Engineering

By the numbers: Audi R8's V10 engine

Audi's V10 engine is a powerhouse.

Photo courtesy of Audi AG

The Audi R8's V10 engine is a robust power plant that delivers the acceleration that super car enthusiasts crave. Here's a closer look at the engine by the numbers.

5.2

The engine has 5.2 liters of displacement. According to Wikipedia, "Engine displacement is the measure of the cylinder volume swept by all of the pistons of a piston engine, excluding the combustion chambers."

10

The engine has 10 cylinders in a v-shape layout. That's how it gets its "V10" designation. Traditionally, modern passenger cars have four, six, or eight cylinders.

15

All Audi R8s are built on an assembly line at Böllinger Höfe, near Neckarsulm, Germany. The line assembles approximately 15 R8s per day.

2020 Audi R8 engine V10

Photo courtesy of Audi AG

88.3

Each of the 10 cylinders has a piston. Each piston travels approximately 88.3 feet every second. Altogether, the pistons cover more than 600 miles in an hour. That's about as fast as a domestic commercial aircraft can fly and faster than the pistons in Formula One cars.

1 – 6 – 5 – 10 – 2 – 7 – 3 – 8 – 4 – 9

This is the firing sequence of the cylinders of the R8's engine. This is what gives the car, "a hissing tenor exhaust note that builds to a crescendo," according to Audi.

50

According to Audi, "The Audi R8 race cars share more than 50 percent of their parts content with the road-going models (60 percent comparing the GT4 to the road car), including their Audi Space Frames and V10 engines. The only structural difference between the road car and racecar is a mounting point on the frame for hydraulic lift struts to simplify pit stops."

Photo courtesy of Audi AG

90

The 5.2-liter V10 engine is situated in a 90-degree position. This means that its pistons are 90 degrees apart. The position traditionally results in good balance.

413

The U.S. spec of the engine delivers 413 pound-feet of torque at 6,700 rpm.

602

Pressing the R8 to its limit, in the U.S. version of the car, the engine will achieve a maximum 602 horsepower at 8,100 rpm.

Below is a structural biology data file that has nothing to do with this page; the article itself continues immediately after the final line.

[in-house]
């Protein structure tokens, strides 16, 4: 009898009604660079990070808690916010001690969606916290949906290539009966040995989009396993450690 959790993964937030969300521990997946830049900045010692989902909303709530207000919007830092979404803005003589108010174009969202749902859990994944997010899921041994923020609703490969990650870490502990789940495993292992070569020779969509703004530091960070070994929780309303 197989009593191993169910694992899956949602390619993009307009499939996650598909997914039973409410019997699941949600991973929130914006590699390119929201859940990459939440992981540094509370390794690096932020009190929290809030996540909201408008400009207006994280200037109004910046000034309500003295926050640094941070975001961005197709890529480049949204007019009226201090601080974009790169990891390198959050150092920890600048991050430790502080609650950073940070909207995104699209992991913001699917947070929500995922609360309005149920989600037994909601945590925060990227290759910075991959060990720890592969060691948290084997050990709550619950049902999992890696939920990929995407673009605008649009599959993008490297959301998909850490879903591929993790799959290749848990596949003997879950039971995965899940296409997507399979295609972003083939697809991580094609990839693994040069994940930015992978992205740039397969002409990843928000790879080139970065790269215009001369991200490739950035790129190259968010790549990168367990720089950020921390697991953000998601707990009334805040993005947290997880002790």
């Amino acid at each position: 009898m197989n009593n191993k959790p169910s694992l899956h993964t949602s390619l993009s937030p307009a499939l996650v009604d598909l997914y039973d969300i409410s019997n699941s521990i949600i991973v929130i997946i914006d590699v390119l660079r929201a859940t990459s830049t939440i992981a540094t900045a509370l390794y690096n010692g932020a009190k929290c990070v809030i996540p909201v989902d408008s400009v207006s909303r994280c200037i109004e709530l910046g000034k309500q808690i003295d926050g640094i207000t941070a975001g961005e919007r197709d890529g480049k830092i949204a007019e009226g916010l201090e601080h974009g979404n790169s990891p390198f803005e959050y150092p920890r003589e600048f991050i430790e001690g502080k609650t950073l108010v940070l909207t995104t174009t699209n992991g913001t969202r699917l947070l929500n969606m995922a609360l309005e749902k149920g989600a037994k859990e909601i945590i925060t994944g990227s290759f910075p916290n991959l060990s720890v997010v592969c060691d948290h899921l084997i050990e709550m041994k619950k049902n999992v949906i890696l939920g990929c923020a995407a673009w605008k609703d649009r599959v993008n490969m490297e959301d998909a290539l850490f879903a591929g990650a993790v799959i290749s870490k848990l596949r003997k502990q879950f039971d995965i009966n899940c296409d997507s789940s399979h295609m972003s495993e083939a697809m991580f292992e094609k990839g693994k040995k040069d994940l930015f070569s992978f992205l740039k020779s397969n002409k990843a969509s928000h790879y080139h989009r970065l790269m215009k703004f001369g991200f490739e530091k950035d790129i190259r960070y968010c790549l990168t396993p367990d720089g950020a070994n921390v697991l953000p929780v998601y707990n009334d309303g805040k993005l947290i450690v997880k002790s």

6,213

In many of the R8 race car models, Audi recommends servicing the V10 every 10,000 km (6,213 miles) and completely rebuilding it every 20,000 km (12,427 miles).

33,000

More than 33,000 R8s have been sold throughout the world since going on sale in 2005.

1.97 million

The engine is assembled in Győr, Hungary, Audi's largest engine plant. In 2019, the plant produced approximately 1.97 million engines and electric motors. Those engines and motors found their way into vehicles around the world.

Audi R8 race car side by side

Photo courtesy of Audi AG

No. 1

Audi's R8 race cars have laid claim to five overall wins at the Nürburgring 24, four overall wins at Spa and class wins at Daytona, the Bathurst 12 Hours, Macau, and many other tracks across the globe. According to a release, "From its first race through April 2020, globally, racers in the R8 LMS GT3 have achieved 75 driver championships, 13 overall wins in 24-hour races and numerous other podium finishes."

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Nuts & Bolts

 
 

The Ferrari Omologata is a one-off V12 superstar.

Photo courtesy of Ferrari

The Ferrari Omologata comes from a strong family tree filled with performance and Italian beauty. It's a one-off model that takes its DNA from seven decades of Ferrari GT tradition. The model has been crafted by a European client.